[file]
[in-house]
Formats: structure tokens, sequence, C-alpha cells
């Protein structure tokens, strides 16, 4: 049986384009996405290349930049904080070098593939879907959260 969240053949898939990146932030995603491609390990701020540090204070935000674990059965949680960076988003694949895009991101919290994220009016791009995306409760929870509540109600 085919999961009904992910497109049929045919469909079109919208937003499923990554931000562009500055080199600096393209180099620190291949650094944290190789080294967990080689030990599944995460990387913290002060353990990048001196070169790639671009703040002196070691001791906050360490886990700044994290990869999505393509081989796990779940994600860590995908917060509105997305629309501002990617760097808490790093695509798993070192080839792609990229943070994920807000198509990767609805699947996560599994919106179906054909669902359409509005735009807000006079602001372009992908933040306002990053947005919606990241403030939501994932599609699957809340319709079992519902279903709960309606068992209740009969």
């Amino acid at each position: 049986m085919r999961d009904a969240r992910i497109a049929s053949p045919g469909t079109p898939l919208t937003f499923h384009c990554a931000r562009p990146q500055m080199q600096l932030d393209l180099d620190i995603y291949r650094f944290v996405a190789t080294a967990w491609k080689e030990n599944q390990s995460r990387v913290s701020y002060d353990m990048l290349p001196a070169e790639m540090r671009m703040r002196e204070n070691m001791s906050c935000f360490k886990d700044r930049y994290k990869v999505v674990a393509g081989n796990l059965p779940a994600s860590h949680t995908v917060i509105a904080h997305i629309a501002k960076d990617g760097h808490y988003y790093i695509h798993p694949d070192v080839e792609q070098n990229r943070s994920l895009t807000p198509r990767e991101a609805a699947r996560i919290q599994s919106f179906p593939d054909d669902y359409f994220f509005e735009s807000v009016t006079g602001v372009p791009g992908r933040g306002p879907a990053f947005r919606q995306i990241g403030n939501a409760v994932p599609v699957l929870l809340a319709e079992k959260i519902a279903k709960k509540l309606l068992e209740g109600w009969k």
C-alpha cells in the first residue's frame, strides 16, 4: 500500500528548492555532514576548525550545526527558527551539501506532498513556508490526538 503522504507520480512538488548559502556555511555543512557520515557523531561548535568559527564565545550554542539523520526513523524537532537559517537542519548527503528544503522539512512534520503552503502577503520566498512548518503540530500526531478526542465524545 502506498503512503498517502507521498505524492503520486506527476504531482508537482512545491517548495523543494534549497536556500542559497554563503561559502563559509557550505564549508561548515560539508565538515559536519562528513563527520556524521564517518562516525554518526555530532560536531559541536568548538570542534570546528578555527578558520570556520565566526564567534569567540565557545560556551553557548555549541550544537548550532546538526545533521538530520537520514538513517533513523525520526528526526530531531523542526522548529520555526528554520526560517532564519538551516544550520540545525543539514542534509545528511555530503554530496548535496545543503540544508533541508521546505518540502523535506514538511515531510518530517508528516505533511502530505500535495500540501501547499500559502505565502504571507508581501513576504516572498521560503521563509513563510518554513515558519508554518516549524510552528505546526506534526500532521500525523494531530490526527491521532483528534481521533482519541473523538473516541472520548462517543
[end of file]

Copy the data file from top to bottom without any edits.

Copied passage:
[in-house]
Formats: structure tokens, sequence, C-alpha cells
């Protein structure tokens, strides 16, 4: 049986384009996405290349930049904080070098593939879907959260 969240053949898939990146932030995603491609390990701020540090204070935000674990059965949680960076988003694949895009991101919290994220009016791009995306409760929870509540109600 085919999961009904992910497109049929045919469909079109919208937003499923990554931000562009500055080199600096393209180099620190291949650094944290190789080294967990080689030990599944995460990387913290002060353990990048001196070169790639671009703040002196070691001791906050360490886990700044994290990869999505393509081989796990779940994600860590995908917060509105997305629309501002990617760097808490790093695509798993070192080839792609990229943070994920807000198509990767609805699947996560599994919106179906054909669902359409509005735009807000006079602001372009992908933040306002990053947005919606990241403030939501994932599609699957809340319709079992519902279903709960309606068992209740009969």
């Amino acid at each position: 049986m085919r999961d009904a969240r992910i497109a049929s053949p045919g469909t079109p898939l919208t937003f499923h384009c990554a931000r562009p990146q500055m080199q600096l932030d393209l180099d620190i995603y291949r650094f944290v996405a190789t080294a967990w491609k080689e030990n599944q390990s995460r990387v913290s701020y002060d353990m990048l290349p001196a070169e790639m540090r671009m703040r002196e204070n070691m001791s906050c935000f360490k886990d700044r930049y994290k990869v999505v674990a393509g081989n796990l059965p779940a994600s860590h949680t995908v917060i509105a904080h997305i629309a501002k960076d990617g760097h808490y988003y790093i695509h798993p694949d070192v080839e792609q070098n990229r943070s994920l895009t807000p198509r990767e991101a609805a699947r996560i919290q599994s919106f179906p593939d054909d669902y359409f994220f509005e735009s807000v009016t006079g602001v372009p791009g992908r933040g306002p879907a990053f947005r919606q995306i990241g403030n939501a409760v994932p599609v699957l929870l809340a319709e079992k959260i519902a279903k709960k509540l309606l068992e209740g109600w009969k």
C-alpha cells in the first residue's frame, strides 16, 4: 500500500528548492555532514576548525550545526527558527551539501506532498513556508490526538 503522504507520480512538488548559502556555511555543512557520515557523531561548535568559527564565545550554542539523520526513523524537532537559517537542519548527503528544503522539512512534520503552503502577503520566498512548518503540530500526531478526542465524545 502506498503512503498517502507521498505524492503520486506527476504531482508537482512545491517548495523543494534549497536556500542559497554563503561559502563559509557550505564549508561548515560539508565538515559536519562528513563527520556524521564517518562516525554518526555530532560536531559541536568548538570542534570546528578555527578558520570556520565566526564567534569567540565557545560556551553557548555549541550544537548550532546538526545533521538530520537520514538513517533513523525520526528526526530531531523542526522548529520555526528554520526560517532564519538551516544550520540545525543539514542534509545528511555530503554530496548535496545543503540544508533541508521546505518540502523535506514538511515531510518530517508528516505533511502530505500535495500540501501547499500559502505565502504571507508581501513576504516572498521560503521563509513563510518554513515558519508554518516549524510552528505546526506534526500532521500525523494531530490526527491521532483528534481521533482519541473523538473516541472520548462517543